DETROIT -- Prosecutors announced Wednesday that there will be no charges filed against the federal agent who shot and killed a black 20-year-old Detroit man in April.
Terrance Kellom was shot and killed by a U.S. Immigration and Customs Enforcement agent during a raid at Kellom's west side Detroit home. The ICE agent involved in the shooting, Mitchell Quinn, says Kellom lunged at him with a hammer, but Kellom's family said the 20-year-old was executed.
Wayne County Prosecutor Kym Worthy announced during a press conference Wednesday that after investigating the case, her office concluded that evidence supported Quinn's version of events.
"Terrance Kellom's fatal shooting was justified by the law of self-defense and the defense of others," said Worthy. "And as a result, no charges will be authorized against Agent Quinn in this case."
When agents arrived at his home on Detroit's west side, Kellom was reportedly hiding inside in an attic, reports CBS Detroit.
Worthy said Kellom yelled at out to an officer, "I have a gun. Shoot me b**ch, kill me."
She said Kellom was holding a hammer and began to crawl through hole in the floor. Officers went downstairs to a bedroom where they thought Kellom would drop into, according to Worthy.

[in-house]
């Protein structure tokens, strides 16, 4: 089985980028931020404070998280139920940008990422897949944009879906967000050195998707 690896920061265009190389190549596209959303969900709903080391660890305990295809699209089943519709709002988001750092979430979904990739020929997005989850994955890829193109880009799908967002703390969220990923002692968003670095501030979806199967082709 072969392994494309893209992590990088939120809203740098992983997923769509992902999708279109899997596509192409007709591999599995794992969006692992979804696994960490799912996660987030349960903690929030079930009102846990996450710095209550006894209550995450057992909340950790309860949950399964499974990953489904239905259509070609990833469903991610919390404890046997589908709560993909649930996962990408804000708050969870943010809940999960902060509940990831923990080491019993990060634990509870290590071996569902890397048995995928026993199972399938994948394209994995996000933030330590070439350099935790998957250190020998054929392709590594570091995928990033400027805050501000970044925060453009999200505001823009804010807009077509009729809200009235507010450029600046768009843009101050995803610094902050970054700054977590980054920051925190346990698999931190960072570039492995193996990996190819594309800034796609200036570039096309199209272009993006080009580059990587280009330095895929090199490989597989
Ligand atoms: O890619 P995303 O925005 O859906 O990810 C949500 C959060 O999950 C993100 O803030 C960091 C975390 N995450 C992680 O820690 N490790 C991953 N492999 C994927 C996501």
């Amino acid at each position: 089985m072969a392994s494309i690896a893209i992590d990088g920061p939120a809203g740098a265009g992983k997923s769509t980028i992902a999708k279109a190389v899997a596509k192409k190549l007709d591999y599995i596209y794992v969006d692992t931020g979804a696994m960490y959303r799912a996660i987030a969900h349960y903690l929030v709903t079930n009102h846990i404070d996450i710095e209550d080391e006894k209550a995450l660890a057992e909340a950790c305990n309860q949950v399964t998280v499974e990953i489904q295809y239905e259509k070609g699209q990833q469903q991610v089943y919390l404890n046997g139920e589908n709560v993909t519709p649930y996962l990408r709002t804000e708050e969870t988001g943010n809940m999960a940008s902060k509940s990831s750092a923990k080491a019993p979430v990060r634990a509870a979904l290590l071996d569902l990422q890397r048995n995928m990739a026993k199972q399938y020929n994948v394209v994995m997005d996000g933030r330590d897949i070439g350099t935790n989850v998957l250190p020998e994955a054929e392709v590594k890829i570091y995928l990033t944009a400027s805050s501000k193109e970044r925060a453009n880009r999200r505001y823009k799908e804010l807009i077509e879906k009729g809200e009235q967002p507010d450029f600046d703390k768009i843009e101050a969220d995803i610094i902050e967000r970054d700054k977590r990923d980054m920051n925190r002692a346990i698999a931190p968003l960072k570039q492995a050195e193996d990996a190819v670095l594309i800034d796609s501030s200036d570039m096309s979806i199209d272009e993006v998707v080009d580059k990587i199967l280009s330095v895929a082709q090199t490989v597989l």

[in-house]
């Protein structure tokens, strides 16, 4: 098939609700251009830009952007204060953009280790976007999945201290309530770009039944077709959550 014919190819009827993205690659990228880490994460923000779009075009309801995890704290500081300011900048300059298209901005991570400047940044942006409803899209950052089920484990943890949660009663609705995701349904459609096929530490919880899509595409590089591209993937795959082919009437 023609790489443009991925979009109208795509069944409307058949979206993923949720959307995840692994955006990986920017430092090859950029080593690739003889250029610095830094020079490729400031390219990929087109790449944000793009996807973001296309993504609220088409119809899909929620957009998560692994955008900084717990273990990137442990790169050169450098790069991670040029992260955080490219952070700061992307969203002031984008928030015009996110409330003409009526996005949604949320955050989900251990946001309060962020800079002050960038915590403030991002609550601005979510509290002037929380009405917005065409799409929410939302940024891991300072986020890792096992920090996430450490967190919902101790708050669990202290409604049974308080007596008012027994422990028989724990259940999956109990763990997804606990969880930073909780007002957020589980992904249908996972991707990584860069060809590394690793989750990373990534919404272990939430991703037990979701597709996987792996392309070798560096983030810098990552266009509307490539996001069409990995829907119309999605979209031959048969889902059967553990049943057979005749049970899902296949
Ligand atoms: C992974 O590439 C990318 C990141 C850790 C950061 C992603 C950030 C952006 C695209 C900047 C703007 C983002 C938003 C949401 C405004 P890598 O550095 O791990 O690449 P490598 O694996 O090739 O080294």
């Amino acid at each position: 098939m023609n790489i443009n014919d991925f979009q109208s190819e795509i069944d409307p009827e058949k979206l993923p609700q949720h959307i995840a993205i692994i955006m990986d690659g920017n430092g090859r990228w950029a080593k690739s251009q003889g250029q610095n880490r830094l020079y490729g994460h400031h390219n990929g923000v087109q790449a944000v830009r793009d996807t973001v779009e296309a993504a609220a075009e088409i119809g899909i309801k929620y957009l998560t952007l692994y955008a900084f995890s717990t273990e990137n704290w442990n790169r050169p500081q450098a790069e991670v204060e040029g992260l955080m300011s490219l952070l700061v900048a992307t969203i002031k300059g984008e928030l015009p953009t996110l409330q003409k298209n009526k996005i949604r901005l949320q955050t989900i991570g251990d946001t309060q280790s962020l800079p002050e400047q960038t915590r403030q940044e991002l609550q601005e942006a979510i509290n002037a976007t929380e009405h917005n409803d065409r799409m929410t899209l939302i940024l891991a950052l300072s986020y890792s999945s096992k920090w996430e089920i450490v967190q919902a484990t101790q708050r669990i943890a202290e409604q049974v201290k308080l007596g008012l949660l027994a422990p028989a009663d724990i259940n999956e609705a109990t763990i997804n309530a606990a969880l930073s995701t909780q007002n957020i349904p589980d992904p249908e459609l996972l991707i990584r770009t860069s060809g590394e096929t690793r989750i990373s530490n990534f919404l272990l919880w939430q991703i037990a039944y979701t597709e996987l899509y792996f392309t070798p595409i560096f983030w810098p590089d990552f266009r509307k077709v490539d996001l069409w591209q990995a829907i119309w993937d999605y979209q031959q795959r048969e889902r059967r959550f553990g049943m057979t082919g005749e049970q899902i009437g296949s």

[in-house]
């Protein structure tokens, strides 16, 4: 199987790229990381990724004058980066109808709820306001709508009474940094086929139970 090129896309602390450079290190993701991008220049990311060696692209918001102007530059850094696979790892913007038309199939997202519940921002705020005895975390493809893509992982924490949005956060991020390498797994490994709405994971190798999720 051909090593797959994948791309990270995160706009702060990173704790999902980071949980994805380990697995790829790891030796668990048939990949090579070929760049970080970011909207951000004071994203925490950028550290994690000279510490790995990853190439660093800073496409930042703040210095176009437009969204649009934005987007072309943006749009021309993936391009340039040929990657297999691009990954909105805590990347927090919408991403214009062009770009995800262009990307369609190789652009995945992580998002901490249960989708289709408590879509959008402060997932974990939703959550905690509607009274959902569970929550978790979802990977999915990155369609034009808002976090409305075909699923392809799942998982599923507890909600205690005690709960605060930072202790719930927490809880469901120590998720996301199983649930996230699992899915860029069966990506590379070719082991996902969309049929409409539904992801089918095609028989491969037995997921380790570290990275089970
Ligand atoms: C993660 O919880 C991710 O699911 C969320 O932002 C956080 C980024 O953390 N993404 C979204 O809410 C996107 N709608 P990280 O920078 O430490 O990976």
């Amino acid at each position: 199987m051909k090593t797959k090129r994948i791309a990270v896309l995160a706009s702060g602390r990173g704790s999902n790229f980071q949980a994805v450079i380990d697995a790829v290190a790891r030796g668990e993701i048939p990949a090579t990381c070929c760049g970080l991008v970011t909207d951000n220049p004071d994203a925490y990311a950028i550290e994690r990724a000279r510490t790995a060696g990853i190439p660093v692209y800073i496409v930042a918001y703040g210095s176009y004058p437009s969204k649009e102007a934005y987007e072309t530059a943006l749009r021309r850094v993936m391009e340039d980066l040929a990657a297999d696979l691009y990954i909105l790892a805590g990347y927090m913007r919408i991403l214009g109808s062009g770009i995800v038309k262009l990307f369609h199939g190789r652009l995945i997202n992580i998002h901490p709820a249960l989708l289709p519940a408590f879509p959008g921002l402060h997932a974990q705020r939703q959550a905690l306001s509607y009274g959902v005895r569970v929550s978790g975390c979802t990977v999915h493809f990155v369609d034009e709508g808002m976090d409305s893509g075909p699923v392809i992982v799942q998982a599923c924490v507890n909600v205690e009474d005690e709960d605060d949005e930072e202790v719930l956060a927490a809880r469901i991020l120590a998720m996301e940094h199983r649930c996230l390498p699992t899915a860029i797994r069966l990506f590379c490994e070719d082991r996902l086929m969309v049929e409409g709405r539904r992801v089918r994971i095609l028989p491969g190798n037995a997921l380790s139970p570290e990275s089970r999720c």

At that point, Worthy said Kellom came out of the room still holding the hammer, and Quinn ordered Kellom to drop it. The prosecutor said Kellom moved toward Quinn with the hammer raised.
Quinn said he fired once, and paused to see if Kellom would drop the weapon, but when Kellom continued to advance he fired several more shots.
Worthy said other evidence backs up Quinn's statements.
"The blood spatter patterns confirm that Terrance Kellom continued to advance despite being shot already," Worthy said.
Kellom's family, who was in the home at the time, told a different version of events shortly after the shooting.
"They executed my son in my face," Kellom's father, Kevin, said during a rally in May. "My son died with a clenched fist, no hammer. My son reached for me and got shot."
Kellom's family is expected to comment on Worthy's decision later today. His death came amid a national unrest and debate about police shootings of young black men.
Worthy addressed the issue briefly during her press conference.
"There are severe problems in this country with African American men being beaten, maimed and assaulted by police.... We can not hide from that truth in this country, I will never hide from that truth," Worthy said. "Yes black lives matter, but you know what else matters, credible facts matter."